Traditional homeopathic applications of the bergamot have also been carried out by the Calabrian people over several centuries, and the fruit has been used for everything from insect repellent to the ministration of wounds and as a treatment for malaria. More recently, this fruit has been the focus of studies that have shown it to reduce total cholesterol, lower blood pressure and decrease blood sugar levels. It’s a veritable cocktail all wrapped up in a very sweet smelling skin!
REGGIO, BERGAMOT CITY
At one time, the city of Reggio was renowned for its fragrant citrus fields. Edward Lear, the prominent 18th-century artist and writer, described it as “one vast garden, and doubtless one of the loveliest spots to be seen on earth,” citing its orange, lemon, citron and bergamot groves. The city has since expanded, and although Reggio’s downtown is lovely with a stupendous view of the Strait of Messina, today’s traveler would be hard-pressed to find a bergamot tree in the historic center, until this past spring, that is.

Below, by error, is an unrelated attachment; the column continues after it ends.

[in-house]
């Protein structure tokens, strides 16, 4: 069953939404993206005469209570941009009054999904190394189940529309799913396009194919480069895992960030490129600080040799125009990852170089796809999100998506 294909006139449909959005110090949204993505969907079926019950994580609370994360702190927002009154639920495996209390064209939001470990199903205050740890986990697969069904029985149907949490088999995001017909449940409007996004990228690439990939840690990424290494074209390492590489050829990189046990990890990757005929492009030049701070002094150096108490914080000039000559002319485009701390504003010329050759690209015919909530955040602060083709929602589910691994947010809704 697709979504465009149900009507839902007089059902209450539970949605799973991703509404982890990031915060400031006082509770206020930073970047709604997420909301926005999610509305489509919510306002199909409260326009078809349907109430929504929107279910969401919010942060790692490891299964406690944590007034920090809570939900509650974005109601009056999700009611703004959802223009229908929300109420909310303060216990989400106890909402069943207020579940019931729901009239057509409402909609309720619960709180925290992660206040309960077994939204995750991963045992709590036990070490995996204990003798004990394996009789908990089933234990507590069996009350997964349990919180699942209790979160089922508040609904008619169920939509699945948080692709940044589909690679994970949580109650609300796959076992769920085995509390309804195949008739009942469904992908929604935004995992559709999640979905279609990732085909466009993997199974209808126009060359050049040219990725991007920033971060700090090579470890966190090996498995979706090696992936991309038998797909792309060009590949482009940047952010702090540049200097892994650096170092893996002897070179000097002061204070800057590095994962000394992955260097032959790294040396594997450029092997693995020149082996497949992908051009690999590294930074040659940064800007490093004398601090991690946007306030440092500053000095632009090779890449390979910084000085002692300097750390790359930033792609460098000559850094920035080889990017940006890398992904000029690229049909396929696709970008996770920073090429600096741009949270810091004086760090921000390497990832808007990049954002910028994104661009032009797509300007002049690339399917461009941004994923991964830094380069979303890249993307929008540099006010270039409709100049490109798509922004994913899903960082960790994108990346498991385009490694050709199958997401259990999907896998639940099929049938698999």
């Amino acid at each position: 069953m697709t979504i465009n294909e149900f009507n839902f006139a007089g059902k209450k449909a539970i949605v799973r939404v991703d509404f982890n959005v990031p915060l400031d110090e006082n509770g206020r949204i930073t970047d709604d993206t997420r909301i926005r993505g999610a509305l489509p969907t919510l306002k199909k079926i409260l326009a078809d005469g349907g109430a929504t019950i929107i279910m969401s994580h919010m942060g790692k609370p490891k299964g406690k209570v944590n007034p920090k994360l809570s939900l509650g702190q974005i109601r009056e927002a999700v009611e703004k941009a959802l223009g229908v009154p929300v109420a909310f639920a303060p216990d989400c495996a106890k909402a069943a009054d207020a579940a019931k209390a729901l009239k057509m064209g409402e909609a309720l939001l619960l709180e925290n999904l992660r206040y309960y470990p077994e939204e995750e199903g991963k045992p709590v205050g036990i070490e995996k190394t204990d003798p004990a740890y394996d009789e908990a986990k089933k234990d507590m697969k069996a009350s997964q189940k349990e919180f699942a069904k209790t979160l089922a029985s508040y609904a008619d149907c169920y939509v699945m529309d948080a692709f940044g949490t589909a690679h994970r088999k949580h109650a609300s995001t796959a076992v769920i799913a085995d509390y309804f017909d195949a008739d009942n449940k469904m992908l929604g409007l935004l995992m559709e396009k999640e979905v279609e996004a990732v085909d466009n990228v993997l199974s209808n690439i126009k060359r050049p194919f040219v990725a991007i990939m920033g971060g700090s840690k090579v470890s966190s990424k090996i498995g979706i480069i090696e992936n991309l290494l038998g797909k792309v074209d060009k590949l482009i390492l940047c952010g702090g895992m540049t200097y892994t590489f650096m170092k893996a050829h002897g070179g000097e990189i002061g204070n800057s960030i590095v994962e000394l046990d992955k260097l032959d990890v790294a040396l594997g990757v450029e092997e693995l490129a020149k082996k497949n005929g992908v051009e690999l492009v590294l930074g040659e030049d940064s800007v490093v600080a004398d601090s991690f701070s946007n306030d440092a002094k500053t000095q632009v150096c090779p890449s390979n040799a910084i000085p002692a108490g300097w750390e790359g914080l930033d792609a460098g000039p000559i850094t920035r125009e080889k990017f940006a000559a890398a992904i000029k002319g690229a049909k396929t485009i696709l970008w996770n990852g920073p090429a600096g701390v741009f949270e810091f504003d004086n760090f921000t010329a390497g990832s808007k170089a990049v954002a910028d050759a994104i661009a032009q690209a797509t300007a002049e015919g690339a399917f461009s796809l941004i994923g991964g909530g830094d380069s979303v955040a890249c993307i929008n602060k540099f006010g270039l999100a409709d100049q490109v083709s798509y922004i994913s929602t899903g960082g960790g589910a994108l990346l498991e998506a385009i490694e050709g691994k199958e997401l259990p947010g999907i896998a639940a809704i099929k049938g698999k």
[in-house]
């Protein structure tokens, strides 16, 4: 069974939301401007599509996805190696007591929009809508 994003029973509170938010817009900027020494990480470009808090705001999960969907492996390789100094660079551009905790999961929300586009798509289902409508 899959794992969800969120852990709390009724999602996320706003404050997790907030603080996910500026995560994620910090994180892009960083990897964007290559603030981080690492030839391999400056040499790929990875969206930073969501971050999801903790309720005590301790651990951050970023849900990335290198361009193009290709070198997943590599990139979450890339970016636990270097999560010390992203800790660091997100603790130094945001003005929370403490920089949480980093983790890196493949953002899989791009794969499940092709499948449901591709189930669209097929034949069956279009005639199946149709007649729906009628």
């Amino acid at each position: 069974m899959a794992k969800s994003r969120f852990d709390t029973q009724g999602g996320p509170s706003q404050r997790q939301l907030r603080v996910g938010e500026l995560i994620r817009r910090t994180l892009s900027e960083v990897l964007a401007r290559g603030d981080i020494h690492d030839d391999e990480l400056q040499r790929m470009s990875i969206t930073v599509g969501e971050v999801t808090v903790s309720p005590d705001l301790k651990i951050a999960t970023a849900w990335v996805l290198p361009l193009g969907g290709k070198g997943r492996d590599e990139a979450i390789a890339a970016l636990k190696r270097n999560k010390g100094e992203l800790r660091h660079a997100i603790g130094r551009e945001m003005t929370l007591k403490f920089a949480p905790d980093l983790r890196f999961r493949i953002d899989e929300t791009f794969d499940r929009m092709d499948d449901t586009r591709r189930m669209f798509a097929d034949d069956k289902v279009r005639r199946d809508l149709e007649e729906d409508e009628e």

With the reopening of Reggio’s renovated Archeological Museum, the municipal government spruced up Piazza De Nava, which faces it, and ceremoniously planted a handful of bergamot trees. Pietro Pizzimenti, the proprietor of Pizzimenti Specialità Tipiche Calabresi, followed suit and planted a tree in Piazza Reitano, recently renamed after the icon of Italian folk music, Calabrian Mino Reitano. These trees were planted not only as a symbolic gesture of the return of the bergamot in the city center, but also, now residents and tourists can actually see the trees in the heart of Reggio, the Città del Bergamotto.
MOUTHWATERING BERGAMOT RECIPES
On the food front, the bergamot has been gaining ground in recent years. More and more people are discovering the taste sensations of this unusual citrus. And just this year, a couple of large supermarket chains started selling them in Italy’s northern regions.